Clara Sousa-Silva, Ph.D.

Ph.D., Molecular Astrophysics, University College London (United Kingdom)

Research: Navigating the quantum world of molecules to model and examine how signs of life on other planets interact with light.
Host University: Massachusetts Institute of Technology, Department of Earth, Atmospheric, and Planetary Sciences
Year Awarded: 2019

Witnessing a solar eclipse occur exactly on its predicted schedule at a young age inspired Clara Sousa-Silva to pursue a career in astronomy. Her desire to understand the mechanisms of the universe now includes expansive ideas about exoplanet habitability—and a focus on the minute molecules that compose their atmospheres. As a theorist, Clara simulates the ways individual molecules interact with light so that they can be identified anywhere in the galaxy. She combines quantum physics and computer calculations to create molecular “fingerprints” that allow scientists to detect remote gases on exoplanet atmospheres—particularly gases that are associated with life. Her work has culminated in a new method, Rapid Approximate Spectral Calculations for ALL (RASCALL), that generates simulations of molecules. RASCALL can help scientists make rapid decisions about whether to follow up promising observational data with more detailed study.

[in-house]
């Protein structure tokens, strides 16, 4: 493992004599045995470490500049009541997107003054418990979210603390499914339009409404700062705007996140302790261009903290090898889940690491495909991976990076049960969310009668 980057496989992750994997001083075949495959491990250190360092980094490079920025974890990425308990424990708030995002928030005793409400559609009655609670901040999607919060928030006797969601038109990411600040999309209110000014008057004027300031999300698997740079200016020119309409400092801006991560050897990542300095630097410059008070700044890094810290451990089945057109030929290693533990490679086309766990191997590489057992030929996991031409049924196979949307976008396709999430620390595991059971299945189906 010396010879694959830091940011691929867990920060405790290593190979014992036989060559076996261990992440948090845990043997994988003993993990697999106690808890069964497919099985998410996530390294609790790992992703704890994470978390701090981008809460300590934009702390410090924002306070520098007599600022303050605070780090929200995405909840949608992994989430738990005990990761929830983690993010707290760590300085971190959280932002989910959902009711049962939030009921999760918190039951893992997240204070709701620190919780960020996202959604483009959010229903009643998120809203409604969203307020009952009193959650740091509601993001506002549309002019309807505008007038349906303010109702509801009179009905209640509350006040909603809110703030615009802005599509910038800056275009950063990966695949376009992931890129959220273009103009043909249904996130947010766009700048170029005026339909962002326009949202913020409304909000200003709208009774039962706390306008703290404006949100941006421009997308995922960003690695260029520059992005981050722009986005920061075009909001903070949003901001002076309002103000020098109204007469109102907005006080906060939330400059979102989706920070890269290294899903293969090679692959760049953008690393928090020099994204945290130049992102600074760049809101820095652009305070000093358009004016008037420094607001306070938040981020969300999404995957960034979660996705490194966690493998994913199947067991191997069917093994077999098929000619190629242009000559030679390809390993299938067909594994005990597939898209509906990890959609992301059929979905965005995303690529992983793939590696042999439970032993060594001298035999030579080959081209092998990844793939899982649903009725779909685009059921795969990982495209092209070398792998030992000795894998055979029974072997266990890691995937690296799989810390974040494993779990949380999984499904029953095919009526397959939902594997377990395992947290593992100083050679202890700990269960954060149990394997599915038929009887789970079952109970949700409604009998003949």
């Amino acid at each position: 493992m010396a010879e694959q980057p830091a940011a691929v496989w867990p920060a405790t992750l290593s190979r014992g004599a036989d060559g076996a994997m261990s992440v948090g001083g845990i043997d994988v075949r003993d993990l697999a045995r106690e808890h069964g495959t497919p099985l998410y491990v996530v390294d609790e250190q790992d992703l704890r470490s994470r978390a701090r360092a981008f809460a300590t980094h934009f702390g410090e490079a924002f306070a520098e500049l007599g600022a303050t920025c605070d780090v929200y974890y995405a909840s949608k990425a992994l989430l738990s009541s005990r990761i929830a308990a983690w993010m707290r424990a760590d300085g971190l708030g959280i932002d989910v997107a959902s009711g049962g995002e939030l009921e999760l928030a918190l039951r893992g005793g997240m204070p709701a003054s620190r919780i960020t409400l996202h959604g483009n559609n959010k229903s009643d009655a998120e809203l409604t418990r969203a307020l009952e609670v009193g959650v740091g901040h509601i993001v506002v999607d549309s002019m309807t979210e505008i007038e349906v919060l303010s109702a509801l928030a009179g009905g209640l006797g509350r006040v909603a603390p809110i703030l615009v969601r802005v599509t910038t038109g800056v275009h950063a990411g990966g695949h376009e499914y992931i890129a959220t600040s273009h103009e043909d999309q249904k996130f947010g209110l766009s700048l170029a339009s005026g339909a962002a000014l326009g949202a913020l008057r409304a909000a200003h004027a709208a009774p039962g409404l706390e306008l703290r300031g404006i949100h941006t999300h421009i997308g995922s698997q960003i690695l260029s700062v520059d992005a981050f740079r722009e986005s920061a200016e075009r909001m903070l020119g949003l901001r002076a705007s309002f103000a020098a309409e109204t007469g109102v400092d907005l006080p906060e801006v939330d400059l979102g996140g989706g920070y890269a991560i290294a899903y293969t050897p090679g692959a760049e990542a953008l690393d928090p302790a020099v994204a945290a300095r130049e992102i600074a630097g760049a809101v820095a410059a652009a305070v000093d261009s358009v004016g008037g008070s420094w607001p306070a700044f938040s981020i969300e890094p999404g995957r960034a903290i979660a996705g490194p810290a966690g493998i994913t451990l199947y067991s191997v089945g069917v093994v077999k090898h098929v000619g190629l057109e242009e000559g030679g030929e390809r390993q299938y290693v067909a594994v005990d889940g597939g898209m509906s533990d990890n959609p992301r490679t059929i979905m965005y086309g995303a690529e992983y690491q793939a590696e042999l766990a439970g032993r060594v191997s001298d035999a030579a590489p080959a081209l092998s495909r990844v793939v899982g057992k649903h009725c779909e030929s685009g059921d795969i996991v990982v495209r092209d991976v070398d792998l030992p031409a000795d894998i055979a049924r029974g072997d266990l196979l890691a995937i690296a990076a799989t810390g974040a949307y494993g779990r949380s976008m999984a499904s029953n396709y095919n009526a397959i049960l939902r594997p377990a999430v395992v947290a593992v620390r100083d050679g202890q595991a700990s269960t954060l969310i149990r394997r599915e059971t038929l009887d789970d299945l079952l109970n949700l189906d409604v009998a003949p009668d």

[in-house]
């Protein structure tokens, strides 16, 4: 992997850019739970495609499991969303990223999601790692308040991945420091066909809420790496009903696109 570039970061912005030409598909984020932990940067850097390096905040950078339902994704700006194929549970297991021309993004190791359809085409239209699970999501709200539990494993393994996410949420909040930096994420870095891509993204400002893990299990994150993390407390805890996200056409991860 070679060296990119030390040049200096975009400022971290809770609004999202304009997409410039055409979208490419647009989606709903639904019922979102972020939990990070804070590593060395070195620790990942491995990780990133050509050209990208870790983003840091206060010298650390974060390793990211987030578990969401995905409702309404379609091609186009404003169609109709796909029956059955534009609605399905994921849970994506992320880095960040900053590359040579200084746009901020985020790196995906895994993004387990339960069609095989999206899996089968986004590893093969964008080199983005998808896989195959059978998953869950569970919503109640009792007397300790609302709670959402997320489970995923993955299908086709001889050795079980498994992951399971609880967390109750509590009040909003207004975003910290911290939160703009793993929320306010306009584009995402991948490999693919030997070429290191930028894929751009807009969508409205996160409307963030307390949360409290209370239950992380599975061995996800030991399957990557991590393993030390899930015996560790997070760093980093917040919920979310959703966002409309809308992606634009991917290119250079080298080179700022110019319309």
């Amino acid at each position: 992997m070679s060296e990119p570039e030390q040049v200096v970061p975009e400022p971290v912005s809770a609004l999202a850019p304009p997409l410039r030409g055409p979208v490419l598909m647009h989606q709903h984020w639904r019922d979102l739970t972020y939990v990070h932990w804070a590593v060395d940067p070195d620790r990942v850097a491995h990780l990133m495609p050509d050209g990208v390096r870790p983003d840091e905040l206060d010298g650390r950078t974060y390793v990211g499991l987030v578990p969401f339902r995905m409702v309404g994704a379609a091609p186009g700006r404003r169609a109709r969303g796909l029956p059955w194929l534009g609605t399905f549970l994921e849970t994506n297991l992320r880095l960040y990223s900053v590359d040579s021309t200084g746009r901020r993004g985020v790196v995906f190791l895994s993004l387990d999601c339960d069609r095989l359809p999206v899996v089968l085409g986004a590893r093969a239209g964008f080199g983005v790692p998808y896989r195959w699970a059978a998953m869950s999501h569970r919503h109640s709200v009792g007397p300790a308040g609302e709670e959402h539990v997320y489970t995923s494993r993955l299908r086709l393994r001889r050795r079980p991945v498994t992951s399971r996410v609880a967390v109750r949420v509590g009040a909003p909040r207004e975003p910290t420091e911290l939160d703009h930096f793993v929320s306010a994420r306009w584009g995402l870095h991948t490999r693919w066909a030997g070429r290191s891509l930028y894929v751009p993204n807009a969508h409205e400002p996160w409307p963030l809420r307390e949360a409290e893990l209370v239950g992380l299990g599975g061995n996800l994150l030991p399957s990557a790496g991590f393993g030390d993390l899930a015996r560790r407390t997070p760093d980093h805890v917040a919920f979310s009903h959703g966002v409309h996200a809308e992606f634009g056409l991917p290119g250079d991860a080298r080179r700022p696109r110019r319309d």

In her fellowship, Clara will expand her RASCALL database to include thousands of molecules that scientists can use to recognize unknown features in exoplanet atmospheres with more confidence. As discoveries escalate in the coming years with the launch of the James Webb Space Telescope, Clara’s work can provide important clues for establishing which exoplanet atmospheres contain signs of life. In 2015, Clara received a Ph.D. in molecular astrophysics from University College London in the United Kingdom. Prior to starting her 51 Pegasi b Fellowship, Clara will continue to work as a postdoctoral researcher at Massachusetts Institute of Technology, a position she has held since 2016.

View Clara’s CV.

“I want to study every molecule on every possible exoplanet atmosphere, and then try to recognize under what conditions certain molecules can signify life.”